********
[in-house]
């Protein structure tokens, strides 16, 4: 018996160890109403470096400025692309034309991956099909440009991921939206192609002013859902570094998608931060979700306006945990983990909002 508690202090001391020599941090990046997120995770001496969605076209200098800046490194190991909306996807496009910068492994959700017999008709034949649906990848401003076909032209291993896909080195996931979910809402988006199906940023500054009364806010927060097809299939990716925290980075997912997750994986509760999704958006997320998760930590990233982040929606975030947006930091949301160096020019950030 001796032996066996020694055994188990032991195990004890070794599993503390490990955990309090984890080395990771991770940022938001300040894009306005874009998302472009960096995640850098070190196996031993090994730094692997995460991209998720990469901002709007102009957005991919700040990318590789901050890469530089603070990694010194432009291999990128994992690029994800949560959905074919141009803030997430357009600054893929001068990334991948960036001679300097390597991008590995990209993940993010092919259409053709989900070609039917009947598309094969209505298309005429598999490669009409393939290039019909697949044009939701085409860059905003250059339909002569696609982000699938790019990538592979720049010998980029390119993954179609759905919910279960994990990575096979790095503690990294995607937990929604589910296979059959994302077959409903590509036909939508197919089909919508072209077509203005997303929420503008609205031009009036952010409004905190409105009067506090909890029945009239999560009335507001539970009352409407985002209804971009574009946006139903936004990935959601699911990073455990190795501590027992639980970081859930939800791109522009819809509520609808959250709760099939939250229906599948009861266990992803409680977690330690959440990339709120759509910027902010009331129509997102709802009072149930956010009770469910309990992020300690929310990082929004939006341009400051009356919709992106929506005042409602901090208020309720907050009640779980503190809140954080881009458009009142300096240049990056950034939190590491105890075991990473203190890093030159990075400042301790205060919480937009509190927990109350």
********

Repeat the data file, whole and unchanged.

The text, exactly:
[in-house]
């Protein structure tokens, strides 16, 4: 018996160890109403470096400025692309034309991956099909440009991921939206192609002013859902570094998608931060979700306006945990983990909002 508690202090001391020599941090990046997120995770001496969605076209200098800046490194190991909306996807496009910068492994959700017999008709034949649906990848401003076909032209291993896909080195996931979910809402988006199906940023500054009364806010927060097809299939990716925290980075997912997750994986509760999704958006997320998760930590990233982040929606975030947006930091949301160096020019950030 001796032996066996020694055994188990032991195990004890070794599993503390490990955990309090984890080395990771991770940022938001300040894009306005874009998302472009960096995640850098070190196996031993090994730094692997995460991209998720990469901002709007102009957005991919700040990318590789901050890469530089603070990694010194432009291999990128994992690029994800949560959905074919141009803030997430357009600054893929001068990334991948960036001679300097390597991008590995990209993940993010092919259409053709989900070609039917009947598309094969209505298309005429598999490669009409393939290039019909697949044009939701085409860059905003250059339909002569696609982000699938790019990538592979720049010998980029390119993954179609759905919910279960994990990575096979790095503690990294995607937990929604589910296979059959994302077959409903590509036909939508197919089909919508072209077509203005997303929420503008609205031009009036952010409004905190409105009067506090909890029945009239999560009335507001539970009352409407985002209804971009574009946006139903936004990935959601699911990073455990190795501590027992639980970081859930939800791109522009819809509520609808959250709760099939939250229906599948009861266990992803409680977690330690959440990339709120759509910027902010009331129509997102709802009072149930956010009770469910309990992020300690929310990082929004939006341009400051009356919709992106929506005042409602901090208020309720907050009640779980503190809140954080881009458009009142300096240049990056950034939190590491105890075991990473203190890093030159990075400042301790205060919480937009509190927990109350």